The last photo is of a subject that was the cause of more conversation than almost anything else. I remembered this plant from my days in the cubs, down by the river Derwent, amongst the wild garlic. Break the seed heads open and you get a strong waft of aniseed. Garlic and aniseed are the smells of the river to me. We spent days of foraging in the hedgerows trying to work out if this plant was cow parsley. They look very similar, you see. In the end we managed to find both within eyesight of each other. Cow parsley has much smaller seed heads, you see. When we got home we discovered two things: that the aniseed plant was probably sweet cicely, sometimes used as a herb; and that the aniseed plant was possibly hemlock, usually used as a poison.

I’m getting ahead of myself. At the moment I’ve only just introduced Elspeth to the aniseed plant, as we sit in a lovely spot for lunch. We then press on up the valley, hoping to get to the tea room at Beckermonds before the rain arrives.

There is no tea room at Beckermonds. I never really expected there to be, as it’s such a tiny place, but I did rather trust the twin sources of map and guidebook. Elspeth was prepared though, and allowed me some non-hilltop Kendal Mint Cake. KMC is a thing of beauty anywhere, and a thing to overturn disappointment and low blood sugar alike.

 The river Wharfe


 A pleasing bridge as we say goodbye to the Wharfe

Beckermonds was where we said goodbye to the Wharfe. Our first river and the one we knew the best, through its stately flow through Ilkley, its tumbling through Strid Woods and its tinkling down the upper valley, we have enjoyed its company.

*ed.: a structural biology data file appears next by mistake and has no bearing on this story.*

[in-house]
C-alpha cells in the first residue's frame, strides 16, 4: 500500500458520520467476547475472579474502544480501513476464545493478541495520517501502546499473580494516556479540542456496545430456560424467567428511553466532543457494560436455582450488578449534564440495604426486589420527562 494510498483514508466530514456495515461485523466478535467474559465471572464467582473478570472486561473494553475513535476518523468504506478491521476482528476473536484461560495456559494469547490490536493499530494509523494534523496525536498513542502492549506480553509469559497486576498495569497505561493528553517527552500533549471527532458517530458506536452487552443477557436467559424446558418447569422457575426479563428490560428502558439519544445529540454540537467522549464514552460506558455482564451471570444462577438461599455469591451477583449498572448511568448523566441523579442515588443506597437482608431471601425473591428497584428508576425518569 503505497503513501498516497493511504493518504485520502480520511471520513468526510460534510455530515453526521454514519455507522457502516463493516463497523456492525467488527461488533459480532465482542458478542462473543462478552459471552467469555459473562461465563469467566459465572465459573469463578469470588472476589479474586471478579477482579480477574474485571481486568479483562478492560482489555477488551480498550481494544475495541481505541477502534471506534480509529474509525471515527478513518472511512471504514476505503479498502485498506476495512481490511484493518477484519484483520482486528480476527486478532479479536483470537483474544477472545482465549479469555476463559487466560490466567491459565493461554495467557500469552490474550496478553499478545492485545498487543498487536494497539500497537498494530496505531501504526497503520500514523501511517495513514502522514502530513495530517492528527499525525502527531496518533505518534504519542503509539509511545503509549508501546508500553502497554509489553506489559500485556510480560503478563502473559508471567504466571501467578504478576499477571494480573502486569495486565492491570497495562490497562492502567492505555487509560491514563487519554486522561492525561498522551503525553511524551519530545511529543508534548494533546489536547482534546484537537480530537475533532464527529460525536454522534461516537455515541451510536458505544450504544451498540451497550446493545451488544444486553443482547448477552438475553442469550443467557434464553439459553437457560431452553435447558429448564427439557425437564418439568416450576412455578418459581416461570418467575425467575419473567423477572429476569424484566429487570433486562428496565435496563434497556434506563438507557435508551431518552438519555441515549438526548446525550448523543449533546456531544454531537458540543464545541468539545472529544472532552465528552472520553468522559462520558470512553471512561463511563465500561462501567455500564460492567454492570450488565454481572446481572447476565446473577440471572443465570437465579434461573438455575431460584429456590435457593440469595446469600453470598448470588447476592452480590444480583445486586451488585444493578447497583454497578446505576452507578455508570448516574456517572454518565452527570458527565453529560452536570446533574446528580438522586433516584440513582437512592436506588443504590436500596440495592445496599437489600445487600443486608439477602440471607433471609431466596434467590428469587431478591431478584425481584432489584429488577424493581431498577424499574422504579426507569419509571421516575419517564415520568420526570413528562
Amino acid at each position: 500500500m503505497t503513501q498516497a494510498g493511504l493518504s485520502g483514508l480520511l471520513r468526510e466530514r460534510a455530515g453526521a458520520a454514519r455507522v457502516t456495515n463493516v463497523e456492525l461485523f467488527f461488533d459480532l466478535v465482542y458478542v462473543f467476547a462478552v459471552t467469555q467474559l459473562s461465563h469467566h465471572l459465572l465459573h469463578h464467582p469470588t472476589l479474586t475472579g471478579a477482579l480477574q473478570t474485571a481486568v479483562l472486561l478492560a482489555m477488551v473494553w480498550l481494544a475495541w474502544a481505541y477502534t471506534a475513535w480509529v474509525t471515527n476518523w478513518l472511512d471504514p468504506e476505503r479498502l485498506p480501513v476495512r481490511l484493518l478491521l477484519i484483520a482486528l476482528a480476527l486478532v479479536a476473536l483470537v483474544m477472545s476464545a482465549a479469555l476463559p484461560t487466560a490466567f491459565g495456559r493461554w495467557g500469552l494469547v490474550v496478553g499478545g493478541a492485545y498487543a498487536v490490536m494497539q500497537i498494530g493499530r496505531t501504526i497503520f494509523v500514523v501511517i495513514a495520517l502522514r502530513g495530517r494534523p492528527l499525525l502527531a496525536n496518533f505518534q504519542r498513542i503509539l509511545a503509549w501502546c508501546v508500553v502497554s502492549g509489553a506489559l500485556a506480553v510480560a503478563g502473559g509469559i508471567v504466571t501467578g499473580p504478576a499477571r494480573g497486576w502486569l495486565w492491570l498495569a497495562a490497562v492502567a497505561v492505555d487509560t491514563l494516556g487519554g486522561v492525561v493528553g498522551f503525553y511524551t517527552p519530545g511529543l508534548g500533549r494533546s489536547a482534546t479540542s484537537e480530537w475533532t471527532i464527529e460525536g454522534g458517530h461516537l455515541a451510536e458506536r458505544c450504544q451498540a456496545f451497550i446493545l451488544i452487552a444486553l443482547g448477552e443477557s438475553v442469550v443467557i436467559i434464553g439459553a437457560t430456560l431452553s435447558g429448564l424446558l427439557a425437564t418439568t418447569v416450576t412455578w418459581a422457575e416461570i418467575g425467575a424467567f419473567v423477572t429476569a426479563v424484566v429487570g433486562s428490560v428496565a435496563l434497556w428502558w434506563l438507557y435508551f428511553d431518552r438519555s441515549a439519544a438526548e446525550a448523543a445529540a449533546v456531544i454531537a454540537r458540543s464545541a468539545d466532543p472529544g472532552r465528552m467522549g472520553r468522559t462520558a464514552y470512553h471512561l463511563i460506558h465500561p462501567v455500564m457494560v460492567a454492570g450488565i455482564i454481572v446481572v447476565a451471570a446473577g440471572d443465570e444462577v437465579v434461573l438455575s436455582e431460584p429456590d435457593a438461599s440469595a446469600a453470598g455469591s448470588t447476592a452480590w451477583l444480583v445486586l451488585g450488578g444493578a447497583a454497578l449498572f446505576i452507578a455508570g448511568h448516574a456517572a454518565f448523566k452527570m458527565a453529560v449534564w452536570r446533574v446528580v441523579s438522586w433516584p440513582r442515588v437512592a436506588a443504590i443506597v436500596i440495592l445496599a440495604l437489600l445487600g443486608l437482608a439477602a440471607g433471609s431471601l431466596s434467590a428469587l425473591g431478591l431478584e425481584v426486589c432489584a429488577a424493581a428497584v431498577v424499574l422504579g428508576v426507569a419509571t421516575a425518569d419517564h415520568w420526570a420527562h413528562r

I’ve just remembered that we did have a little rain that day – just as we were about to turn off the road onto the track that would take us the last mile or two to Swarthgyll we came across Tony & Guy, waiting by a phone box for their taxi to take them all the way back to their accommodation in Buckden. It was nice, after a couple of evenings chatting with them, usually about Risky half of the time, for them to meet her. We didn’t see them after that, and so my lasting memory is of them scurrying away to shelter in the phone box when a short sharp shower passed over. We hope they enjoyed the rest of their walk and tour of the country.

The last bit of the walk to Swarthgyll was harder than we anticipated: we just never quite knew when we were going to arrive, and the march to avoid the rain was taking its toll. So it was a pleasant surprise when we happened upon the farm, and let ourselves into the little flat with our name on the door. It was a really nice place to stay, and especially a nice change after 3 nights of pubs. Marisca had lots of space to crawl around in – perhaps a little too much, as she slipped over having pulled herself to standing, and cut her mouth on the table. It was the first time I’ve seen her shed blood (excluding injections) and it probably upset us a lot more than it did her. It didn’t stop her enjoying an orange 5 minutes later.

 Enjoying oranges

We heated up the shepherd’s pie we’d ordered and sat in front of the TV in our pyjamas watching old Dr Who episodes all evening. I banged my head twice.